A&H davits, along with Kato, are generally considered top-end. Certainly I can't say enough good things about the quality of their hatches and portlights (except for the ridiculous cost of replacement gaskets!), so I would have been surprised as well. Let's say it's another argument against davit use other than as a "temporary parking place" at anchor or in calm motoring conditions.

I used a deck crane atop a strut-mounted weldment to lift my 9.9 aboard, and the spare foresail halyard to bring the RIB vertically aboard the foredeck. I would let the pontoons take the weight aft and then lower it whatever way it wanted to go down to the deck. Mostly, this means inverted (saving me further work), but if it was windy, I paid off the line quickly as a bucking RIB can do damage.

The new Honda 2 is handled with a light line lashed to its tender until it is off the transom, and then is just handed up. Even my five foot tall wife can one-arm it. At sea, I would rig a sling to the deck crane or to the boom, just for absolute safety should the tender and the main boat slam or otherwise do something unwelcome.

I will bring aboard both tenders in slings or four-point shackles using the main boom, using the mainsheet tackle, a separate end-boom tackle, and the topping lift (1/2 inch on my boat and obviously reeved for this sort of thing), as even their weight is tough to bring manuallly aboard over the rails, although I've done it a few times by hand, and it's tough, but possible to just physically haul either tender aboard with brute strength, but on a sailboat you are surrounded by lever arms and mechanical advantage...might as well use 'em.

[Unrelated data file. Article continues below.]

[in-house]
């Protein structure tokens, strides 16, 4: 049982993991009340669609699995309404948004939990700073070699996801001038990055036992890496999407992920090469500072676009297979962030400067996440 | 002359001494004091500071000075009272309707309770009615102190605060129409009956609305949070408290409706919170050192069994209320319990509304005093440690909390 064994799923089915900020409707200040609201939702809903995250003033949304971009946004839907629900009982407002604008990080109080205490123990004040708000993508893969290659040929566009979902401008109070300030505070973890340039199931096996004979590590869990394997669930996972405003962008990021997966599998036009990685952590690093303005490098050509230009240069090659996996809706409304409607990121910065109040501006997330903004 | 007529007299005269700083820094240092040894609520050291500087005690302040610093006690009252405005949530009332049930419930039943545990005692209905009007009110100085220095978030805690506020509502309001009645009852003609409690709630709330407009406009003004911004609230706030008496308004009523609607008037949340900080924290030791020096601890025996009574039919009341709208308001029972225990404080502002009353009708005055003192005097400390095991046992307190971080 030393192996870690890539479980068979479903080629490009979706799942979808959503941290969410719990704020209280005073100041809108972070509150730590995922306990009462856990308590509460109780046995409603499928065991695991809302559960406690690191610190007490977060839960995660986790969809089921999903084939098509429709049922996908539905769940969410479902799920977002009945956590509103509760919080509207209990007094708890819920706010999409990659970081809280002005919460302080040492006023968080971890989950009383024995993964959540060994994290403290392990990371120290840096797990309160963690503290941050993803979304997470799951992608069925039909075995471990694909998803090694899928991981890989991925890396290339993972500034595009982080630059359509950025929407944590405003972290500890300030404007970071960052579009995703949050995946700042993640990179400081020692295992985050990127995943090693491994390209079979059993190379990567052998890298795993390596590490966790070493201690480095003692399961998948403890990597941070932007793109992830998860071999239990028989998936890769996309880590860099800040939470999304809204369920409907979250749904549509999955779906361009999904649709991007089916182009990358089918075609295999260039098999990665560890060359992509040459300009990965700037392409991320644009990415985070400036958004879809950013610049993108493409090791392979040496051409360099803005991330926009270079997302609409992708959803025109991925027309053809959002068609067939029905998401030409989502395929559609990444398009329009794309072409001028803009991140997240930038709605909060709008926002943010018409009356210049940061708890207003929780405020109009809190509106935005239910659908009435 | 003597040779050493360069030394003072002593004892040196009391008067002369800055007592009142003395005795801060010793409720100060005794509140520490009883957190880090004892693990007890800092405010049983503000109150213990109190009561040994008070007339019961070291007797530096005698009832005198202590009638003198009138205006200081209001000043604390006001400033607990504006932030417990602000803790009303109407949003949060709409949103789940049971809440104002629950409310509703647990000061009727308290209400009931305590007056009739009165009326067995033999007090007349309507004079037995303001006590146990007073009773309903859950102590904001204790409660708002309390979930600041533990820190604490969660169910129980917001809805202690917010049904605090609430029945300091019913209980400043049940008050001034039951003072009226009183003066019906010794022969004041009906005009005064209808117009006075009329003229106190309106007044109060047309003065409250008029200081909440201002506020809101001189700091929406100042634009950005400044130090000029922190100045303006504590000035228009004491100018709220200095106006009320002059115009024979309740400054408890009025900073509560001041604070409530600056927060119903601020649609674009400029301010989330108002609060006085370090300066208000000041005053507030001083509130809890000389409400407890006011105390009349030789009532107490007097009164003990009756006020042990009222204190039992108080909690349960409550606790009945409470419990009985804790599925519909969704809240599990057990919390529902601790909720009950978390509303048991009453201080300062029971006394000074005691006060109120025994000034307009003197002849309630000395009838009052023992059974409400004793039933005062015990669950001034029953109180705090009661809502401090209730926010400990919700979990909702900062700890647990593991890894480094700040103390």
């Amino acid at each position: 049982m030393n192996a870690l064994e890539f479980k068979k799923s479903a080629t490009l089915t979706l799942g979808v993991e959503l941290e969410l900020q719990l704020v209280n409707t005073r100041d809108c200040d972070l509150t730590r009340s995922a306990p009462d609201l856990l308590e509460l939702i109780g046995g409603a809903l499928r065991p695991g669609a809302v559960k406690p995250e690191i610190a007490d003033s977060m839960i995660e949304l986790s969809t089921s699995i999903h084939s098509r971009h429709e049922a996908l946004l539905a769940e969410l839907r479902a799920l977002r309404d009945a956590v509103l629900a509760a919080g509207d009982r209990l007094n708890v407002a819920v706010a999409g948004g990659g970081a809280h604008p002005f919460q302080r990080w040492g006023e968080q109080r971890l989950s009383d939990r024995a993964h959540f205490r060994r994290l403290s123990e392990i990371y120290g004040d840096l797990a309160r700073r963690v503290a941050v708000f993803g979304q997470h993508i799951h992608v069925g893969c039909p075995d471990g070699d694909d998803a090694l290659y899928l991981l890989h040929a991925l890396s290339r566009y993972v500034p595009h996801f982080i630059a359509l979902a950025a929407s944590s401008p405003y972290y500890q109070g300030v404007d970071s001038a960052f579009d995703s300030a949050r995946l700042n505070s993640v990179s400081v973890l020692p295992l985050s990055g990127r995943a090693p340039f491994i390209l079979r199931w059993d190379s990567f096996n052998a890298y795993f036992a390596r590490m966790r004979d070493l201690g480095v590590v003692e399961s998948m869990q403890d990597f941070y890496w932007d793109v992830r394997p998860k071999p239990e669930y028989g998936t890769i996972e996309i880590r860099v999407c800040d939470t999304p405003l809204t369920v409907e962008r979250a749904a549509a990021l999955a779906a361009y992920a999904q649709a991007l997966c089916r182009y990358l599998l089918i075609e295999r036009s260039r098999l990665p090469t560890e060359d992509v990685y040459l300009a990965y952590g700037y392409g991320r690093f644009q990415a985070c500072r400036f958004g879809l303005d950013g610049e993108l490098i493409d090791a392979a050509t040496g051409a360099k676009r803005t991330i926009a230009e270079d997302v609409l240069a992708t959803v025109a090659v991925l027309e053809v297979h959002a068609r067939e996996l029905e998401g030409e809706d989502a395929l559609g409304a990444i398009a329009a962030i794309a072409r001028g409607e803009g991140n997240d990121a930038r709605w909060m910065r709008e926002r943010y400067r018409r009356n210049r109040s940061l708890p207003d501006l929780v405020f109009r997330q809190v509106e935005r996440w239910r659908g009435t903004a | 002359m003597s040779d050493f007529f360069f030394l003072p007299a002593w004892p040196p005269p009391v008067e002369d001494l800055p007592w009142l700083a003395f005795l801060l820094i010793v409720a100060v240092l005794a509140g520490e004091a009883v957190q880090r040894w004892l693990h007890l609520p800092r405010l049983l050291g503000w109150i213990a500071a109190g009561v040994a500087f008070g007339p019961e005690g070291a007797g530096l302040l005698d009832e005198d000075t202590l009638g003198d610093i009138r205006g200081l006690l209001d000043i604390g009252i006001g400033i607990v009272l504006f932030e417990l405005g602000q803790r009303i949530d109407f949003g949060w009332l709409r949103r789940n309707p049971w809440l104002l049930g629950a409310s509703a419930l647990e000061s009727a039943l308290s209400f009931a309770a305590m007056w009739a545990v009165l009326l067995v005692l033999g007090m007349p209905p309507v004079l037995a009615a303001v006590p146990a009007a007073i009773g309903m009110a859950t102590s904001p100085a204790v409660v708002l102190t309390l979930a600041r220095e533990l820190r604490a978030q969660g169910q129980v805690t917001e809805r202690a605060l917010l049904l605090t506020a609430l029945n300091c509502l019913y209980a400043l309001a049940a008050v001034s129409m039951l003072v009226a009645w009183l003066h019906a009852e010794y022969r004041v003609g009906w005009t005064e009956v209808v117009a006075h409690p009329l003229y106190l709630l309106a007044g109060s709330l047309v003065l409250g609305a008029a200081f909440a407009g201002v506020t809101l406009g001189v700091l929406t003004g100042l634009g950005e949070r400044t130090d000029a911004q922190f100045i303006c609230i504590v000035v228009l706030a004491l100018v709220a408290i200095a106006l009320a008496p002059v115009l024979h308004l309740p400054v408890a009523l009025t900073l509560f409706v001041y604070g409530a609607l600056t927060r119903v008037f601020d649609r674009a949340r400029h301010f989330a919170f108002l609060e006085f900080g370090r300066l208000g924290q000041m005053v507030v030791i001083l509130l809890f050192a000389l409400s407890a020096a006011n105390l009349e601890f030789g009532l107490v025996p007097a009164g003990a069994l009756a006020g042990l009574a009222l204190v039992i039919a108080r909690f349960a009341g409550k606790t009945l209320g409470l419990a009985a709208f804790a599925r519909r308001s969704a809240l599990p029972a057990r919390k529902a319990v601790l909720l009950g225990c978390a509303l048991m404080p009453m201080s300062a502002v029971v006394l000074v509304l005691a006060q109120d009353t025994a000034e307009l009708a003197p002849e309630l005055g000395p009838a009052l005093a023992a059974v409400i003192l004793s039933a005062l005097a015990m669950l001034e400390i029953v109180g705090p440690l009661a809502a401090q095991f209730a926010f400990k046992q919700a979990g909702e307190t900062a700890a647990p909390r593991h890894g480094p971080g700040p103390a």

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Old 10-17-2008
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Depends on the dinghy motor... mine's a 3.5 HP Tohatsu, about 36 lbs...no lift required.
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Originally Posted by tausap View Post
I am wondering what others use to lift the engine on and off the dinghy transom and how they lift the dinghy onto the foredeck. I don't want to buy a separate motor lift, but I sure as hell don't want to drop the outboard in the water
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  #19  
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dingy placement

You can see in my photo gallery that I keep mine on the foredeck. It's 10' but still lots of room.
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no muscles required!

After removing the engine, we use the windlass to get our 10-ft BRIG RIB dinghy aboard the foredeck:
(1) move dinghy alongside the boat just fwd of the mast
(2) put a snatch block on a spare spinn halyard
(3) run a line from the dinghy, up thru the snatch block, and down to the windlass
(4) raise the spinn halyard so the block is about 12' above the deck
(5) step on the "up" button on the windlass, and tail. The dinghy will raise and center neatly above the foredeck.
(6) lower the spinn halyard

Then we deflate the tubes for better visibility, and off we go!